Mr. Speaker, in the summer of 2008, an outbreak of food-borne illness caused by the presence of listeria in ready-to-eat meat resulted in 191 recalls, 57 reported cases of listeriosis and the deaths of 23 Canadians. The Government of Canada immediately put in place preventative measures and launched reviews to find ways to reduce the risk of similar outbreaks in the future. The government also appointed an independent investigator, Sheila Weatherill, to examine the factors that contributed to the 2008 outbreak. In July 2009, the independent investigator submitted a report, the Weatherill report, which identified gaps in the food safety system and put forward 57 recommendations to minimize the risk of a similar outbreak in the future.
In September 2009, the government announced that it would act on all of the recommendations in the Weatherill report and committed $75M over three years to the Canadian Food Inspection Agency, CFIA; Health Canada, HC; and the Public Health Agency of Canada, PHAC, to improve the government’s ability to prevent, detect and respond to food-borne illness outbreaks.
To date, considerable action has been taken, as outlined in the government’s reports, “Progress on Food Safety,” of March 2010, October 2010, and June 2011; and the “Final Report to Canadians”, December 2011.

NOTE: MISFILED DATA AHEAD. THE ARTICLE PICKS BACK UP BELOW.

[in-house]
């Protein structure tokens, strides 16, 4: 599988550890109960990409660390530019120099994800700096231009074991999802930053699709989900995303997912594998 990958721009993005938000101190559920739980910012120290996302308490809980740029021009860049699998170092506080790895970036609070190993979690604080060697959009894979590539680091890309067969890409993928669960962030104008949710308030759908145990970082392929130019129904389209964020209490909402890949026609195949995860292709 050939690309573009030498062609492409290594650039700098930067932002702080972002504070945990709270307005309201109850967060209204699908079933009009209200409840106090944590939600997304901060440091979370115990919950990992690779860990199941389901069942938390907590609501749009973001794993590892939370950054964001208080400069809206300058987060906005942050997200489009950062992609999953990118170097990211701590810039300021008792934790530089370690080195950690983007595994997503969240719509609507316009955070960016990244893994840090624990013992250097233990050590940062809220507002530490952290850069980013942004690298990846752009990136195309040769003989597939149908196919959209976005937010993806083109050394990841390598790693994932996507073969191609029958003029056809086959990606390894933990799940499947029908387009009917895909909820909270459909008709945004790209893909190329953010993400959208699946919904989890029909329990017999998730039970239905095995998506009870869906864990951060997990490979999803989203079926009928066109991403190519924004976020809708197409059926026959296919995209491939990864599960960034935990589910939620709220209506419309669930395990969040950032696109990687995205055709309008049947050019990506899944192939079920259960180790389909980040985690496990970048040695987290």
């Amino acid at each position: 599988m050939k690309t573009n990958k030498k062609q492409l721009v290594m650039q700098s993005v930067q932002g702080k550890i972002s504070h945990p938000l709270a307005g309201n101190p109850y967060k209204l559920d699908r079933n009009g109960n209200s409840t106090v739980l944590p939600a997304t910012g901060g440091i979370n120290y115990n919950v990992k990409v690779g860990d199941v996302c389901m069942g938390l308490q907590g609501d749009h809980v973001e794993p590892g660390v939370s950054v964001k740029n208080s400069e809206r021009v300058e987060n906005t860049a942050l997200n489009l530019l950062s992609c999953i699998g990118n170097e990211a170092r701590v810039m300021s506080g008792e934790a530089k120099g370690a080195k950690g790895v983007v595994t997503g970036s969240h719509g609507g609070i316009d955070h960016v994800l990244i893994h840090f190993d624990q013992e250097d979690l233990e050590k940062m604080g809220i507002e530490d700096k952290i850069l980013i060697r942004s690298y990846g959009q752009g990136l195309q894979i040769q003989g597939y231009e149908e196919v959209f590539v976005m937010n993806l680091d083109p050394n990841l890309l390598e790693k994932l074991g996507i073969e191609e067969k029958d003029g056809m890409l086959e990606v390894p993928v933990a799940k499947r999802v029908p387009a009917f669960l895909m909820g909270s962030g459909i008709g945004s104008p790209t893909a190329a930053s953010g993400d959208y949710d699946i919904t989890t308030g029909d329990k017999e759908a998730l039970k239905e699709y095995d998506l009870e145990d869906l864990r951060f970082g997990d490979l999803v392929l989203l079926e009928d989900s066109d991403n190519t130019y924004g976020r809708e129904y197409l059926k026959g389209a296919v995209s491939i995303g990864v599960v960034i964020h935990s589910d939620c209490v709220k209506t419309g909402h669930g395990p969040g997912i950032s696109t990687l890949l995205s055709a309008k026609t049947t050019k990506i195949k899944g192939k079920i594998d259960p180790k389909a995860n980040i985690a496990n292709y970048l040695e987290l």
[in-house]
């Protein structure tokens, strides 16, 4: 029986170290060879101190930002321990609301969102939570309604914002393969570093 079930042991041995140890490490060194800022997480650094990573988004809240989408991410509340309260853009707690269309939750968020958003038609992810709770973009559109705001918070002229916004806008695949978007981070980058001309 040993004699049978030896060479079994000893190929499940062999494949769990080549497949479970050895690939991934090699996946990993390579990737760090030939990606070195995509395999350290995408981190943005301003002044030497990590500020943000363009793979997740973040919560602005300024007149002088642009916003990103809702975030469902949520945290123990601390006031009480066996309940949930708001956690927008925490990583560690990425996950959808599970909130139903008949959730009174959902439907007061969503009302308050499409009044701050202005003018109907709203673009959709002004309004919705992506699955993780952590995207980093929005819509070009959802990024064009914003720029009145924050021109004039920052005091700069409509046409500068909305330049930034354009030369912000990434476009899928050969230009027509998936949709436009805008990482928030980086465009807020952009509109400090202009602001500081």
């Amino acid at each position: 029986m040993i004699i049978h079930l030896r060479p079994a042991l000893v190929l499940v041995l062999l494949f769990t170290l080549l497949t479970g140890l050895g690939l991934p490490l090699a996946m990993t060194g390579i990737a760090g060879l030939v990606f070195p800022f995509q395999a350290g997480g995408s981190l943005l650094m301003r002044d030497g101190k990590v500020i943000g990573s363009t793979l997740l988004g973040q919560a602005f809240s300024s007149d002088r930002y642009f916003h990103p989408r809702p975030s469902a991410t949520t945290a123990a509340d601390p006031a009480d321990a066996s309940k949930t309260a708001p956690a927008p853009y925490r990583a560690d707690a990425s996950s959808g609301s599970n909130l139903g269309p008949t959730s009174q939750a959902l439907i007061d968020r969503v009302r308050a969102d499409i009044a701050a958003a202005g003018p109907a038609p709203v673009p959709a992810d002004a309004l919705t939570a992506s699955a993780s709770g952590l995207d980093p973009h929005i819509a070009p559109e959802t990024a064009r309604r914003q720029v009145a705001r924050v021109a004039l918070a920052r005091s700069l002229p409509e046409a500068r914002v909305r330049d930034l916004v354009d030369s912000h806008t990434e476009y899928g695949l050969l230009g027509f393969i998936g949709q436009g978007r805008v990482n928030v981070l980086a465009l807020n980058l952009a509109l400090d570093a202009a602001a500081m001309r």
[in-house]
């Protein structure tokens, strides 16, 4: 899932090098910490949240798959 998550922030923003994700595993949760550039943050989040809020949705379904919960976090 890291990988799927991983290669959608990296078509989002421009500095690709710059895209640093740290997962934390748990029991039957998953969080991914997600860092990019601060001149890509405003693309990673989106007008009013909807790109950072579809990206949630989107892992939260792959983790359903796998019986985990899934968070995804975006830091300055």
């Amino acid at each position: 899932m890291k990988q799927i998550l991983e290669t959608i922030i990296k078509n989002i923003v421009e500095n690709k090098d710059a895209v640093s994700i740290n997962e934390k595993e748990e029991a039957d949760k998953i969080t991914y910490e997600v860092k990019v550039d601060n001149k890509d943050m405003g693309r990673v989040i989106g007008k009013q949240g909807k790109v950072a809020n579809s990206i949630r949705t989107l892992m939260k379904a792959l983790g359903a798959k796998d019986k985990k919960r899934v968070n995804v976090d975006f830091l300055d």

Budget 2011 allocated $100 million over five years to the CFIA to improve inspection capacity. This initiative will also enable the CFIA to complete the outstanding recommendations that pertain to equipping inspectors with modern technology, training of inspectors, and the development of an integrated laboratory network proposal. These investments build on the government’s 2009 investment of $75 million to implement the Weatherill recommendations and the 2008 commitment of $489.5 million over five years in the food and consumer safety action plan.
For more detailed information, please refer to the report entitled “Action on Weatherill Recommendations to Strengthen the Food Safety System: Final Report to Canadians”. This report was posted on the government’s food safety portal, www.foodsafety.gc.ca, on December 19, 2011.